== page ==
Tom Foremski, pioneering journo blogger and driving force behind Silicon Valley Watcher, has been gazing into his crystal ball, trying to work out the end game for media in the light of the disruptive force of blogging. I’ve enjoyed several chats with him about how it might pan out and the types of business models we’ll see emerge.
In his latest foray to the future, he foretells the doom of PR as we know it. We’ll all go to hell in a handbasket, he delightedly mailed us. Why? Because mainstream media is withering in influence, so why hire a bunch of flacks to reach out to them? Companies are spending less on MSM advertising and more on search engine marketing, so why not pull that PR spend too? He says:
At some point companies will realize that the ROI on being mentioned in a story in the Wall Street Journal or New York Times, or in trade publications, makes little difference to their bottom line. Press coverage might boost the egos of company senior executives but it doesn’t do much for overall sales.
I think Tom’s being deliberately mischievous here. Editorial in major print dailies still has a huge influence on opinion, and therefore the reputation of individuals, companies and organizations, and their commercial success. It’s not simply a vanity thing (though we can all think of instances where ego is a motivation) – it does lead directly to the phone ringing, to web traffic, to stocks rising etc. That’s not hard to track, or compare to PR spend, so let’s move on and give companies a bit more credit.
Tom’s fundamental point is that if the mediascape is decreasing, how come PR firms are thriving? Why aren’t PR firms suffering the same woes as their journalistic brethren on the other side of the fence? Remember the bust when we both went belly up? Where we shared the layoffs? How dare PR firms grow while the print press bleeds?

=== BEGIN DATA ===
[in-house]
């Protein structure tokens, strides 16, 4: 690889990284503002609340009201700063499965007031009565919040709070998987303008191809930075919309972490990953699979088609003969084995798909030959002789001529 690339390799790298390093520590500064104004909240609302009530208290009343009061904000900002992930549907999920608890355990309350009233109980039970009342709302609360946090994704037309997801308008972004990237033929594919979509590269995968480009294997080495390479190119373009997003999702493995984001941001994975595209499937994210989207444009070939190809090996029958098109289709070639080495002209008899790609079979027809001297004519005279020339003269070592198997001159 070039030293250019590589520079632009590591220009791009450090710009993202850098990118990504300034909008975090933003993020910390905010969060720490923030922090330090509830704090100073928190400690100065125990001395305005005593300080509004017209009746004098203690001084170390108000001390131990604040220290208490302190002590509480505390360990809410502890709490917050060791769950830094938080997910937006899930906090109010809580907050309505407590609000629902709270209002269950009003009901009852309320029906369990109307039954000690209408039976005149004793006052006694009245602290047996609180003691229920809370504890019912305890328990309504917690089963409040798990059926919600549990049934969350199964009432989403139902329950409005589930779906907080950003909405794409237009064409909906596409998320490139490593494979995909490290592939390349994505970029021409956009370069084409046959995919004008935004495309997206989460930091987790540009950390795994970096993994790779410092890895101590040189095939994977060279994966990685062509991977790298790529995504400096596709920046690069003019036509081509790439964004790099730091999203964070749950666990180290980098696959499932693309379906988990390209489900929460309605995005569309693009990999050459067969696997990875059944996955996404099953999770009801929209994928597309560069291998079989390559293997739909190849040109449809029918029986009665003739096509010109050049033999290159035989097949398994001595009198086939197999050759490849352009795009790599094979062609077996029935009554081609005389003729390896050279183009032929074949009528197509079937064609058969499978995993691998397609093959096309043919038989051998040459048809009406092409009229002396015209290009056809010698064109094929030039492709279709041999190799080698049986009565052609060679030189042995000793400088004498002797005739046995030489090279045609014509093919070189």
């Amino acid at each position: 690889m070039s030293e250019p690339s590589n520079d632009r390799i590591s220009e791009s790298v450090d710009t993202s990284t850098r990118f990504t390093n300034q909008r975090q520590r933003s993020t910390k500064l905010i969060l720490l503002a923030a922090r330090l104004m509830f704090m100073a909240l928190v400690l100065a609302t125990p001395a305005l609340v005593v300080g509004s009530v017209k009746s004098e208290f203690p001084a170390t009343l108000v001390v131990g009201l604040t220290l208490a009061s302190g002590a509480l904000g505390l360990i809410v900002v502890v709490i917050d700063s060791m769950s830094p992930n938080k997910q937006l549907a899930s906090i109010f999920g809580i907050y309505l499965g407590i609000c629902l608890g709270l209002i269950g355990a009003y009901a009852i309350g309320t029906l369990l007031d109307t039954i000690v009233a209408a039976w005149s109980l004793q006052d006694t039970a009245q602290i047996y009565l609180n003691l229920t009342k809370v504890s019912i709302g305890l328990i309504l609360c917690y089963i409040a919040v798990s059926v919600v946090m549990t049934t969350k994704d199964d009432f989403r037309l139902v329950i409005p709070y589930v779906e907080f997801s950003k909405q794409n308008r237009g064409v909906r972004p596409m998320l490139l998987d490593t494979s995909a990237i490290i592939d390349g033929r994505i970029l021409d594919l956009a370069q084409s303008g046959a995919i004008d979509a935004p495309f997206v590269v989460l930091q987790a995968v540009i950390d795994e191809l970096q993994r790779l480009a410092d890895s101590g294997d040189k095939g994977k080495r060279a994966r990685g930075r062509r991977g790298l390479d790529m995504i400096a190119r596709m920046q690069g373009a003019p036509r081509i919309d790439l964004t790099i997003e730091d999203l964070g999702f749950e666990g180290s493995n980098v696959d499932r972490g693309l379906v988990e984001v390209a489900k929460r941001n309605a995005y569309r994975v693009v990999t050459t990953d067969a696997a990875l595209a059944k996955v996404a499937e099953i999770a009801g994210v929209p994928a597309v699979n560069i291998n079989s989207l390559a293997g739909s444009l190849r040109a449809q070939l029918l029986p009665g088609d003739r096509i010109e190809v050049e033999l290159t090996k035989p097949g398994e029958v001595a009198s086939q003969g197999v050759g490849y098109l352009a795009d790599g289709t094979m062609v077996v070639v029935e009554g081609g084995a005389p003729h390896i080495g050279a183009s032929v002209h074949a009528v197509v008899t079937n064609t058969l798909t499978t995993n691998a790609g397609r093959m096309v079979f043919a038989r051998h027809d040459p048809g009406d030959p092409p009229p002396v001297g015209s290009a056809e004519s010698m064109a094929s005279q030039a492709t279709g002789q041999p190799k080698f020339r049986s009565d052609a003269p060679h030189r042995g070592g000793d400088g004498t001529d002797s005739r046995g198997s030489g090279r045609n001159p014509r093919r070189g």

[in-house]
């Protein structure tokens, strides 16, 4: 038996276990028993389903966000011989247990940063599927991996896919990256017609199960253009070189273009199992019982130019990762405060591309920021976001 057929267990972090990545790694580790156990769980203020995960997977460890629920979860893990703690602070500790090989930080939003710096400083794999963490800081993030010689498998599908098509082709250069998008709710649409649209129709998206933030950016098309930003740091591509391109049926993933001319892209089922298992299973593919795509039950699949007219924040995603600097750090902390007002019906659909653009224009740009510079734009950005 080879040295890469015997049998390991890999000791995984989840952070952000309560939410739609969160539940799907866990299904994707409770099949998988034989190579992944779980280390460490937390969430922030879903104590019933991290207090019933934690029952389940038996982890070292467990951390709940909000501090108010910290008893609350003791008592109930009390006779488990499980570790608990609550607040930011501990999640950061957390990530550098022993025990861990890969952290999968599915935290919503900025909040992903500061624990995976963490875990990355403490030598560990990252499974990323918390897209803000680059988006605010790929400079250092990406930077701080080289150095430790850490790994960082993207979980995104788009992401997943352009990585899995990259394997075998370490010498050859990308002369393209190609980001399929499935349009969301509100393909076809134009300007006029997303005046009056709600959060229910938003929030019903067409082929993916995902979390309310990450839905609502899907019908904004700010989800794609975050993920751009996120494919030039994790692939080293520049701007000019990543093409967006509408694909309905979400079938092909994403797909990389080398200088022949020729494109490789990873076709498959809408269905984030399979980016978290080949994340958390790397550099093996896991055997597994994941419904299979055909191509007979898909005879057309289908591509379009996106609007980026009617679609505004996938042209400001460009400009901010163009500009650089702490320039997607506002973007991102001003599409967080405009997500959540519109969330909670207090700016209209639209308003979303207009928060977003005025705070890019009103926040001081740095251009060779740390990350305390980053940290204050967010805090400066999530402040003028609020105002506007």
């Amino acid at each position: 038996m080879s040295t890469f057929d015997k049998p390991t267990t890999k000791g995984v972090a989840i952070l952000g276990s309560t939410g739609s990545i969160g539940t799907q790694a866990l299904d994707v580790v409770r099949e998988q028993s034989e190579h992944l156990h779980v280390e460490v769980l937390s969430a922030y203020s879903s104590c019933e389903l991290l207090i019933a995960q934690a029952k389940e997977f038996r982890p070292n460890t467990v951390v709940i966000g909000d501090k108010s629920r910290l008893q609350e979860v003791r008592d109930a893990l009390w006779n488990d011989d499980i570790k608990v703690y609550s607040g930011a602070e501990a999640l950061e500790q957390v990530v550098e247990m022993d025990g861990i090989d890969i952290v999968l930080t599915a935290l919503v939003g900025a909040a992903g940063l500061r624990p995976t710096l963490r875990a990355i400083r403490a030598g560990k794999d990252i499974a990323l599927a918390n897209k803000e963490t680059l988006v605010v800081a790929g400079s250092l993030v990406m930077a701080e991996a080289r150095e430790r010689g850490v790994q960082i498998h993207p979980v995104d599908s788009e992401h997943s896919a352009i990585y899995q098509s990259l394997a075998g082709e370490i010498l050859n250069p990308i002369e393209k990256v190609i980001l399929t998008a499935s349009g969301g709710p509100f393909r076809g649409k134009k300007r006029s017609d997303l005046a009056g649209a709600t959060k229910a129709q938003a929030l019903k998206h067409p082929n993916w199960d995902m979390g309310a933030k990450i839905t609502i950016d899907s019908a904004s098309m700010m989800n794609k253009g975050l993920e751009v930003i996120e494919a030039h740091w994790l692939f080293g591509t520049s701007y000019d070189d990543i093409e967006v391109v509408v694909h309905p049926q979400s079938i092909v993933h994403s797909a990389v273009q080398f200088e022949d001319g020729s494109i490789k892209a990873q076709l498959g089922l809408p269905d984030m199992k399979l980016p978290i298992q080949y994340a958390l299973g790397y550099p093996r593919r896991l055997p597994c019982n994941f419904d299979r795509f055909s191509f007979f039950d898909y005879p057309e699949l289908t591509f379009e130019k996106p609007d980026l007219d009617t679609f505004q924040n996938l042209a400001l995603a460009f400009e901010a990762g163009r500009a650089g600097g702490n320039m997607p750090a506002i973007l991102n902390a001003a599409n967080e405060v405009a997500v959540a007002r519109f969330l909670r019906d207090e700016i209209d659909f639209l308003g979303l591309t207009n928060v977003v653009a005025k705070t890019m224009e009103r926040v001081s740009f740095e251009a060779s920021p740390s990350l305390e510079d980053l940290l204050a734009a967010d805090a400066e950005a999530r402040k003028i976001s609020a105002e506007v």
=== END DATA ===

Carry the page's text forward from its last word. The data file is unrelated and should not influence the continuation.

Ah but Tom, you know the answer to this. You were one of the first there. To jump the sinking ship of print journalism into the small life raft of blogging. And then all those other bloggers joined in. And suddenly there were millions of them. And they started talking about tech companies. And potential customers started reading those blogs and being influenced by them. And suddenly, there’s a whole new influencerscape to explore and reach out to. And oh, some of these bloggers weren’t that complimentary and harmed company reputations. And the corporate boards and marketing teams looked at the blogosphere and knew it not. And so the PR firm smiled, and quietly explored blogdom and helped the company to navigate that storm. To reach out to those bloggers and the prospective customers. To protect the shareholder value. And everything was good again.
The truth is, that while the MSM may slowly decrease in influence, it’s being matched by the growth of influence of other channels – blogs, search engines, podcasts etc. What hasn’t changed are prospective customers’ need for information (demand), nor companies’ desire to communicate their benefits (supply). Sure the currency may change from print to online or ad to editorial, but the essential equation is the same.
Those who adapt to that change will continue to thrive, and those that don’t will go the way of the print press. Victims of a change in communication channels, not in the demand or supply of communication.